Adding accelerants to concrete immediately before or during mixing concrete increases the hydration rate, shortens the setting time, speeds up curing, and increases the early strength development rate. However, if using steel-reinforcements, avoid additives with rust-causing calcium chloride since it can crack the concrete.
5. Adding More Cement Increases Hydration
Adding 100 pounds per cubic yard more of cement to the mixture will provide extra heat, quicken hydration, and minimize water forced to the concrete's surface (bleeding).
Increasing the cement to water ratio (lowering slump) raises the cement paste density, thus adding weather-resistant qualities and concrete strength.
6. Worker Safety When Pouring Concrete in Cold Weather
In frigid weather, employee safety protects the worker, contractor, and the project's success. OSHA's cold stress guidelines provide a good start for creating a safe working environment. Teaching employees to recognize the early signs of cold stress and frostbites can prevent serious, long-term problems.
ICFs: A Better Solution to Pouring Concrete in Cold Winter
Cold-Resistant and Fast FOX Block ICF Construction
Fox Block insulated concrete forms (ICFs) allow contractors to successfully pour concrete during the cold winter months without the problems associated with traditional concrete pours.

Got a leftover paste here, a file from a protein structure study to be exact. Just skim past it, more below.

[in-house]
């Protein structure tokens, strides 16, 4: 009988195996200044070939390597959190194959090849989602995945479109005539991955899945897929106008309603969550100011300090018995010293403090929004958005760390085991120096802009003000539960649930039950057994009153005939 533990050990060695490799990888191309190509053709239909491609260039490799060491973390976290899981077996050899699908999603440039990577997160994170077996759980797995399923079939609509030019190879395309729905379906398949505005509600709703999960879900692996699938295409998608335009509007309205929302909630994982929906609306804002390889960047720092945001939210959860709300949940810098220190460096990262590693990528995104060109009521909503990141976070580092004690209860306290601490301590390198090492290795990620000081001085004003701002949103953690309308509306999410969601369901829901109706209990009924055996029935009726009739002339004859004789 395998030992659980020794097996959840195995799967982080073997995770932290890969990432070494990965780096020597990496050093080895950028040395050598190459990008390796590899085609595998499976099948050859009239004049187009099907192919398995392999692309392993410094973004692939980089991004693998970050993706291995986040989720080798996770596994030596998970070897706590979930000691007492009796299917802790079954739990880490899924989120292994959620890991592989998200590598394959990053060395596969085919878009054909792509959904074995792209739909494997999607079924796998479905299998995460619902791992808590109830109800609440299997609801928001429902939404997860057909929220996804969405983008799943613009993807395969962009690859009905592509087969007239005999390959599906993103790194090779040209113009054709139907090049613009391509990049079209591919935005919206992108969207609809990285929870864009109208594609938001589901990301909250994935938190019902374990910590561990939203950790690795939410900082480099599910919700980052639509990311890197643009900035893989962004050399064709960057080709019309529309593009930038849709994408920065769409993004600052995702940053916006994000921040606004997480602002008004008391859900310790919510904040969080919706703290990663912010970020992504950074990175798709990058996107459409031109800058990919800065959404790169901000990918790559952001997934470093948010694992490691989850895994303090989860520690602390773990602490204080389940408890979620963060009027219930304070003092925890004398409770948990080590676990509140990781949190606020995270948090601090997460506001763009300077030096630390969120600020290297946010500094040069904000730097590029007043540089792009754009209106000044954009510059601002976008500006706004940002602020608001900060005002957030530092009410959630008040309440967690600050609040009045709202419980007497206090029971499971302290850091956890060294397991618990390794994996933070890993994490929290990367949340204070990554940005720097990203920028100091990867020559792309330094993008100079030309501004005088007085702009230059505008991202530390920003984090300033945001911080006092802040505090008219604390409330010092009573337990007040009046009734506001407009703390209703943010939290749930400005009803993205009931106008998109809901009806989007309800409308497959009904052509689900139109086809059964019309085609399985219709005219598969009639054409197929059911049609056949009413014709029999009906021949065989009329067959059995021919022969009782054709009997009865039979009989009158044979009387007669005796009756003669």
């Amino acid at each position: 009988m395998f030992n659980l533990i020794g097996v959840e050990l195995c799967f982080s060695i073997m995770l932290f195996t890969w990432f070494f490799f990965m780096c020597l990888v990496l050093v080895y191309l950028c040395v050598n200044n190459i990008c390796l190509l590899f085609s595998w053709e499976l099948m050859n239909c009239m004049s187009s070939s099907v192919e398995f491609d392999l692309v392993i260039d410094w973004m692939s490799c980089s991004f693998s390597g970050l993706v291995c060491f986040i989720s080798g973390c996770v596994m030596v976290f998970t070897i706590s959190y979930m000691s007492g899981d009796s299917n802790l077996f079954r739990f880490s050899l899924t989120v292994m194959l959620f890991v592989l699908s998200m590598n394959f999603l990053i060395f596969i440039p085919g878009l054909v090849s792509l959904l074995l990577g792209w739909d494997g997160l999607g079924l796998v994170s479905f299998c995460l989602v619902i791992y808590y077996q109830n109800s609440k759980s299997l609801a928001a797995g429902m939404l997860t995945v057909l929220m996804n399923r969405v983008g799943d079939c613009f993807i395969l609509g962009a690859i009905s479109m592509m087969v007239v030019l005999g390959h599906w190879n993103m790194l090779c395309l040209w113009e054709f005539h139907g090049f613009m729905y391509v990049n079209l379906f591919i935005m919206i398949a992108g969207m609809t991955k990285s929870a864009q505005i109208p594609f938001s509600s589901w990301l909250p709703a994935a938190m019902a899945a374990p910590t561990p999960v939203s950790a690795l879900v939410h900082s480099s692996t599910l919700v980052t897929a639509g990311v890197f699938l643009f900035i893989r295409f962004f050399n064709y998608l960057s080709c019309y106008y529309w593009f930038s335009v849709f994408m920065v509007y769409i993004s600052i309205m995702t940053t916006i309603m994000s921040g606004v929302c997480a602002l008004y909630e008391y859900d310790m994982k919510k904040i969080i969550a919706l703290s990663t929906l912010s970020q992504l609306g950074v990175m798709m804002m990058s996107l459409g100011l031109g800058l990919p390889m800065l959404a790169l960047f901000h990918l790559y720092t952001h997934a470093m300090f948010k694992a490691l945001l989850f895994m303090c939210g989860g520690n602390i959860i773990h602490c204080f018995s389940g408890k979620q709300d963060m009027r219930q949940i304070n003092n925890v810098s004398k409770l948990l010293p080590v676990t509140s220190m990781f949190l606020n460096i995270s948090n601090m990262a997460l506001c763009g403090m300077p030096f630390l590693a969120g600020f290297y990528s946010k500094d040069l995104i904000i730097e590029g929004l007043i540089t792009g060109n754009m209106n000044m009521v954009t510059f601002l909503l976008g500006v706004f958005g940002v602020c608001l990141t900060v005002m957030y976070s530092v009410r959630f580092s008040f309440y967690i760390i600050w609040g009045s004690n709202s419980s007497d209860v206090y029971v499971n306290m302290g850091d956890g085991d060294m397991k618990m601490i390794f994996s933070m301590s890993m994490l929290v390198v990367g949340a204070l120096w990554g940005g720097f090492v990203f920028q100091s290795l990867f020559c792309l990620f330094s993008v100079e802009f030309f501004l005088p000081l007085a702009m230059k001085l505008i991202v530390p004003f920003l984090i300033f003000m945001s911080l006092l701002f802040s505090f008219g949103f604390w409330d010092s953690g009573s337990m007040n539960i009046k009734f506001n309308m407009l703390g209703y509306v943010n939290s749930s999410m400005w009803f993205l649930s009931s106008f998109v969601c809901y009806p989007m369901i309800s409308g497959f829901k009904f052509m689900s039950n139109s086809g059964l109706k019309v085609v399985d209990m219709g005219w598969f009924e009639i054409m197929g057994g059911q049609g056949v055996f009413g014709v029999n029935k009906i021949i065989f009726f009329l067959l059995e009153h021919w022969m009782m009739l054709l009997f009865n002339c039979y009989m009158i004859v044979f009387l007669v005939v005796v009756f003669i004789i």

The insulated forms' high continuous insulating qualities allow pouring concrete into below- and above-grade ICFs with ambient temperatures as low as -5° F (-15°C), with the top of the form protected with insulating blankets. The insulated forms shield the concrete from freezing or rapid drying, allowing completions of the curing process. ICF construction can significantly lengthen your construction season, potentially allowing you to pour year-round, hastening completions, and reducing weather-related delays.
The double layers of insulation retain the heat generated by the hydration of the concrete. This heat remains in the concrete core of the ICF wall, enhancing the overall concrete strength.
The site or wall assembly does not require additional hoarding or heating, just insulating the wall's top or any exposed edge. Using the Fox Buck provides insulating protection around wall openings.
Moreover, Fox Block Series, all in one wall system, blends five-building steps into one, including insulation, structure, air barrier, vapor retarder, and attachment — quickening project delivery time by eliminating the need to coordinate various trades.